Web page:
City wants teens to talk curfew

New Haven youth may soon face a stringent curfew, but first they will have the chance to voice their opinions to the city’s aldermen.

Members of the Board of Aldermen reaffirmed their commitment during a meeting on Wednesday night to engage the youth population and to take into account their views before deciding on the proposed curfew, which would apply to anyone under the age of 18 between 10 p.m. and 6 a.m. The meeting’s agenda called for brainstorming ways to get youth to attend two public hearings scheduled for Nov. 29 and Nov. 30. But after reaching a quick consensus on how to promote the hearings, the discussion — polite, though at times impatient — turned to the problem of ensuring that the city’s youth feel enfranchised and respected, whatever the outcome of the proposed ordinance.

Aldermen discuss ways to attract New Haven teenagers to their hearings on a proposed youth curfew at a Nov. 15 meeting.
Adam Trettel
Aldermen discuss ways to attract New Haven teenagers to their hearings on a proposed youth curfew at a Nov. 15 meeting.

Members present at the meeting decided that announcements of the hearing will be aired on the Citizen’s TV channel, and aldermen will encourage local publications to promote the hearings in the days leading up to the events. In addition, the aldermen backed a proposed letter to high school principals asking for their help in increasing turnout, specifically requesting that they urge student body leaders to attend. Ward 5 Alderman Jorge Perez also suggested sending a similar letter to local clergy, who he said have the ears and the trust of a large number of teenagers in church and synagogue youth groups.

But he said he wasn’t too concerned about attendance.

“I don’t think we are going to have a problem attracting kids,” Perez said. “The word is out there.”

But while the word may be out, those present were more concerned that the facts might not be.

Brooke Crockett, manager of City Wide Youth Coalition, said her organization hopes to inform youth about the proposed curfew’s specifics so they can participate actively and intelligently at the hearing.

“We want to give them all the information they need to make their own decision on the curfew,” she said.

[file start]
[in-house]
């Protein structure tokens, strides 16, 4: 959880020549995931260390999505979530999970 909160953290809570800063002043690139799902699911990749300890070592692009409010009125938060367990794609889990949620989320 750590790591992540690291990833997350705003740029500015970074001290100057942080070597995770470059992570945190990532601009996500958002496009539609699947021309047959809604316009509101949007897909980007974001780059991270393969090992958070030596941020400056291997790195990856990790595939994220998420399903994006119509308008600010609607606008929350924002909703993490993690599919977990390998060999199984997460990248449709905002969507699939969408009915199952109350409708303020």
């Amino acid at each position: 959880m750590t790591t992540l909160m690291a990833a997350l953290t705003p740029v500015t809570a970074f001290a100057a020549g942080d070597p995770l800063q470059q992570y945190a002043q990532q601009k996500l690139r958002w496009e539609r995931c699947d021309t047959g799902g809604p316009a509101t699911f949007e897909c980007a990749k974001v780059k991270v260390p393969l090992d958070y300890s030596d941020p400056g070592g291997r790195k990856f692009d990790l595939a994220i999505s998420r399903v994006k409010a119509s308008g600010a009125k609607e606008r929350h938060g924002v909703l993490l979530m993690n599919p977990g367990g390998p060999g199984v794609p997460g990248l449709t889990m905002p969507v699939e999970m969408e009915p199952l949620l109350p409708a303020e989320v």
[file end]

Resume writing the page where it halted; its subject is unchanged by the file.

One of the misconceptions about the curfew, Ward 23 Alderman Yusuf Shah said, is that it is a new idea. In fact, it is already on the books, and the proposed amendment — called the Youth Protection Act — would enforce the provision, he said.

But more importantly, Shah said, he hopes the hearings will be clearly directed at soliciting the advice of the youth and that the meetings will not be hijacked by other agendas.

“It is their night — for their opinions to be expressed,” Shah said. “We cannot allow adults to interfere. If it’s anything else, it’s not going to go over.”

But Che Dawson, one of the community members present, said the hearings should be moderated by someone who could facilitate constructive discussion.

“Is there value in getting 100 kids to come and say ‘I don’t want the curfew?’” Dawson said.

Most of the aldermen expressed doubts that a curfew alone would solve the problem of youth violence, and the discussion focused on the effectiveness of possible alternatives. Shah and Ward 19 Alderwoman Alfreda Edwards both said no progress can be made without supportive social services as well, but that funding would have to be well directed.

Shah said that in the past, he received such support himself, and close intervention involving the participation of both children and parents is imperative. He said it is a disgrace that these types of programs are disappearing.

Edwards said the curfew, while unfortunate, would be meant to protect the youth population as a whole rather than to punish individuals. But she said the emphasis should be on solving the social problems, not just reacting to them.

“I’ve been a parent, and I know how difficult it is,” Edwards said. “We need more programs to keep kids busy, and we need support groups for mothers and fathers.”

Ward 1 Alderman Nick Shalek ’05, who was not present at last night’s meeting, said the curfew should not arbitrarily apply to underage Yale students.

Like Edwards, he said a curfew could not help unless accompanied by more in-depth involvement on the part of the city.

“Curfews have been effective where there has been a commitment by the city and the community to provide resources to kids out without supervision, so when they are picked up, they can be brought to a place where their individual situations can be dealt with.” Shalek said.

The hearings on the curfew will be held at 6 p.m. at Hillhouse High School on Nov. 29 and Wilbur Cross High School on Nov. 30.

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